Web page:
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Fee-free education in PNG flawed, says NRI

Research suggests that policy-makers now need to focus on the less politically popular aspects of education policy, such as improving teacher quality and oversight and monitoring


| Radio New Zealand | Pacific News

AUCKLAND - More than 10 years after it started, big changes are being called for in Papua New Guinea's tuition fee-free education system, introduced by the O'Neill government in 2011.

The National Research Institute (NRI) in PNG has conducted an assessment in East Sepik and Morobe provinces and found that, while fee-free education improved access for many students, the quality of education was undermined.

The researchers found it led to a surge in pressure on teachers faced with a much bigger workload, classrooms overcrowded, and there was a fall in performance by the students.

The NRI researchers spoke with more than 300 teachers and the vast majority reported they struggled with the increased workload.

They also found that students were handicapped by inadequate learning materials and textbooks, and suitable places to study.

NRI reported the situation was far worse in rural schools where textbooks were either outdated or not received on time.

Teachers had to create teaching and learning resources from their own pockets.

Some teachers reported they had to travel to neighbouring schools to get access to a photocopier.

The researchers also found low levels of parental and community support for schools and students.

They said the tuition fee-free funds must be committed by the government to support improvement programs.

Increased funding is paramount for the teaching and learning atmosphere in classrooms to be attractive and keep children in school for the full cycle from Elementary to Grade 12.

The NRI also said the government needs to train more teachers and build more classrooms.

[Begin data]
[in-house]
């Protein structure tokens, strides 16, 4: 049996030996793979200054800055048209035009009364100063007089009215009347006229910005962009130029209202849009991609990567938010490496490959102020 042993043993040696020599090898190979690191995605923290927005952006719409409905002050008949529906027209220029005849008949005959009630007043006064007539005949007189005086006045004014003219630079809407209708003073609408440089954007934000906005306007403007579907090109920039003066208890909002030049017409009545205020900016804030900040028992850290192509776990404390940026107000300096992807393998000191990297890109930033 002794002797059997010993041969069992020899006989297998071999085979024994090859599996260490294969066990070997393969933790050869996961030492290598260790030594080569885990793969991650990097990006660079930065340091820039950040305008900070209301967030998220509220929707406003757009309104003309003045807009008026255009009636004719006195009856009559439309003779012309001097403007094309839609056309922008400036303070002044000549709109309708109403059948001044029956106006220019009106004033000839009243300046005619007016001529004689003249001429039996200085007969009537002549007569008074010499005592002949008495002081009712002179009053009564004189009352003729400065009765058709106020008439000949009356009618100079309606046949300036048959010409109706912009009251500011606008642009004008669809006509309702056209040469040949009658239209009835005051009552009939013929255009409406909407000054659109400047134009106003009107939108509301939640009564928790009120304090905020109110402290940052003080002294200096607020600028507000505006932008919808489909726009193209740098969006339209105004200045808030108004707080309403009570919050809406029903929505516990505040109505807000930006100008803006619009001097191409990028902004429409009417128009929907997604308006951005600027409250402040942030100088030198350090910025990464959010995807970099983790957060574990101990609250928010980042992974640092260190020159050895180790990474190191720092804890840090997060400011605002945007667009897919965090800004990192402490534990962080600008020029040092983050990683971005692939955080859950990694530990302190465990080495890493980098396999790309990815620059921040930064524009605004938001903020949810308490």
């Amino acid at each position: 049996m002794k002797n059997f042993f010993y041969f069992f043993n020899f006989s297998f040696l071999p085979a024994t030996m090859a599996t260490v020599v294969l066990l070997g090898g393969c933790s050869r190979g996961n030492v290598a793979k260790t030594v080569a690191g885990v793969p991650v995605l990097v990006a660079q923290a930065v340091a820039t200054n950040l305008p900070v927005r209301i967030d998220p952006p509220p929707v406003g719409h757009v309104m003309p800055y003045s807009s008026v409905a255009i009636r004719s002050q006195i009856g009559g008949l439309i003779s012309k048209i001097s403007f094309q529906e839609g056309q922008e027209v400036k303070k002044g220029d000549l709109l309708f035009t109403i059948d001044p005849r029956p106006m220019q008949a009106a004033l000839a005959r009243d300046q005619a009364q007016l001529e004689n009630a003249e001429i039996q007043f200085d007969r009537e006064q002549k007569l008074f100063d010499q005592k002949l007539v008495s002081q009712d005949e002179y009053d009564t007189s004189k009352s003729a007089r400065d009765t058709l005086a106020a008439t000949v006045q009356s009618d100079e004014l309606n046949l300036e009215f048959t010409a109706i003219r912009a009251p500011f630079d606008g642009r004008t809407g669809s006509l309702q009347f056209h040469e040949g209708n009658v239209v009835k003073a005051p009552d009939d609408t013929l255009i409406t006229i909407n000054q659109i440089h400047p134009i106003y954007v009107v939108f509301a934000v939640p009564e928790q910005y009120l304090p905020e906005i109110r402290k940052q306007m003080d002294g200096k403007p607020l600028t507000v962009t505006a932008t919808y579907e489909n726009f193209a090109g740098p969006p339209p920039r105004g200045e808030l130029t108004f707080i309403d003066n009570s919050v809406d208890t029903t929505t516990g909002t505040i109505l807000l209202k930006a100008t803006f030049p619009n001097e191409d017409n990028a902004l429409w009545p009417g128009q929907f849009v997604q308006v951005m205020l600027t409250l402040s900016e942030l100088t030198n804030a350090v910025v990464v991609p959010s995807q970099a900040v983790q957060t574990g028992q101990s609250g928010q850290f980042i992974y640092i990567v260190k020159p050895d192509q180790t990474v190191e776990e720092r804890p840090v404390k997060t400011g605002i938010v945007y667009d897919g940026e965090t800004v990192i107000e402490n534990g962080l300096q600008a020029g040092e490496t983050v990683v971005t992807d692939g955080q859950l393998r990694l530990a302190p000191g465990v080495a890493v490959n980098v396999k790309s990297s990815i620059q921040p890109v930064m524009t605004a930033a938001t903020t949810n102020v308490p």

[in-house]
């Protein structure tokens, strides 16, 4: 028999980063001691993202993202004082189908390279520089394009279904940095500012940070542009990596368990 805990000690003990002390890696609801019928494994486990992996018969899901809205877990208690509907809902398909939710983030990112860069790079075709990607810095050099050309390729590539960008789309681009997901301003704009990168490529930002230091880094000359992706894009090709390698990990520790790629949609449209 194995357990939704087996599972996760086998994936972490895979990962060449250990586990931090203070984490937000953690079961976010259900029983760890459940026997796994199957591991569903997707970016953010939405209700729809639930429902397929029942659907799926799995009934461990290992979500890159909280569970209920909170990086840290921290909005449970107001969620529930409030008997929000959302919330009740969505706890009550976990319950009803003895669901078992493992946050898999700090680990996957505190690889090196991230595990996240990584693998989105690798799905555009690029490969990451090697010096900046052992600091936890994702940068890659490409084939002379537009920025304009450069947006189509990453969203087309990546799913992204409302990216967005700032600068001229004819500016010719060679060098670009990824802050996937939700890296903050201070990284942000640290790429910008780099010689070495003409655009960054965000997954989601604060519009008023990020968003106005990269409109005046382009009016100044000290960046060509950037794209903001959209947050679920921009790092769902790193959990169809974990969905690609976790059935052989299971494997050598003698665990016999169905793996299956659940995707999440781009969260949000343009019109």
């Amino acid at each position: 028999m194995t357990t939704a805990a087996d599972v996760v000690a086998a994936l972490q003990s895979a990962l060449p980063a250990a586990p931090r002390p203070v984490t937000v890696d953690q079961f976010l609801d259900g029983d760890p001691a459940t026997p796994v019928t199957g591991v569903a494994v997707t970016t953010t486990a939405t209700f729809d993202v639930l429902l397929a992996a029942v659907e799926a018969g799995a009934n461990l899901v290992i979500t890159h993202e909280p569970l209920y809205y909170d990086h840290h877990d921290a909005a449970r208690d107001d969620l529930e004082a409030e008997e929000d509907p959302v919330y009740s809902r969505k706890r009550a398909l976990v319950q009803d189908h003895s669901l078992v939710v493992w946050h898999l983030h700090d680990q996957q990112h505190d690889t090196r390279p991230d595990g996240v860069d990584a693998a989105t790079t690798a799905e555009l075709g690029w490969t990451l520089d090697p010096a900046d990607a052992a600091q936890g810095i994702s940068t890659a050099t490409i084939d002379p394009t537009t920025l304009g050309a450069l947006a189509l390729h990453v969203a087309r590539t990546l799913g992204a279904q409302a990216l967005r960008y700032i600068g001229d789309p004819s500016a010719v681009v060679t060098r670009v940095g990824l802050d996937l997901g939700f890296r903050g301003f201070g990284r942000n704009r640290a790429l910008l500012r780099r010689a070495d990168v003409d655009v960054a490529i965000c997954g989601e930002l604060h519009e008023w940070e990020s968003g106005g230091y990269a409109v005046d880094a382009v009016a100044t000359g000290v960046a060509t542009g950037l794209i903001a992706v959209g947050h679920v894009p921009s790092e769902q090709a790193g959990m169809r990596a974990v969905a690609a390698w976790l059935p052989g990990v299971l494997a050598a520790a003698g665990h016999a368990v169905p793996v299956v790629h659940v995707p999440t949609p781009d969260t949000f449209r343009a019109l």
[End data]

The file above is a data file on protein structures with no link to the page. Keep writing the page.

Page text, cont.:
‘Noble gesture’ policy seems to be unravelling

The women’s organisation, FAWCO, the Federation of American Women’s Clubs Overseas, established in 1931 to improve the lives of women and girls and now an international network of independent associations in 28 countries, has published its own candid critique of PNG’s Tuition Fee Free policy.

THE HAGUE, NETHERLANDS - Tuition Fee Free was introduced by the PNG government in 2012 and has become its flagship education policy.

Free tuition is always perceived as a noble gesture.

However, it is argued that while the TFF policy has helped improve access and strengthened school autonomy, recent policy have threatened school-community relations, undermined school quality and weakened conditions for effective service provision.

The TFF policy with its numerous backflips is no doubt fragile. In real terms, the allocation for the TFF subsidy has been declining since 2012, and there are concerns that the current fiscal crunch could squeeze subsidies further.

There are numerous reports of TFF payments being released late, resulting in the board of education of PNG's largest province announcing that all schools will be required to impose school fees to make up for shortfalls in TFF funding.

It is difficult to know if the TFF and associated free education policies will continue for years to come, but the signs are not good given PNG’s worsening financial situation.

Recently however, questions have been asked about whether the policy is unravelling, as accusations of mismanagement and questionable policy changes emerge.

Despite these challenges, the TFF policy remains the longest running of the country’s four attempts to institute fee-free education.

Research suggests policy makers now need to focus on the less politically popular aspects of education policy, such as improving teacher quality and oversight and monitoring.

It also means being brave enough to roll back policies that will harm education outputs, particularly moves to take even more funding away from schools through establishing District Education Implementation Committees.

FAWCO, the Federation of American Women’s Clubs Overseas


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Albert Schram

Little known fact in this context: Only four countries in the world have no compulsory education: Vatican CIty, Bhutan, Solomon Islands and PNG.

Some strategic thinking and funding required to address all these challenges.

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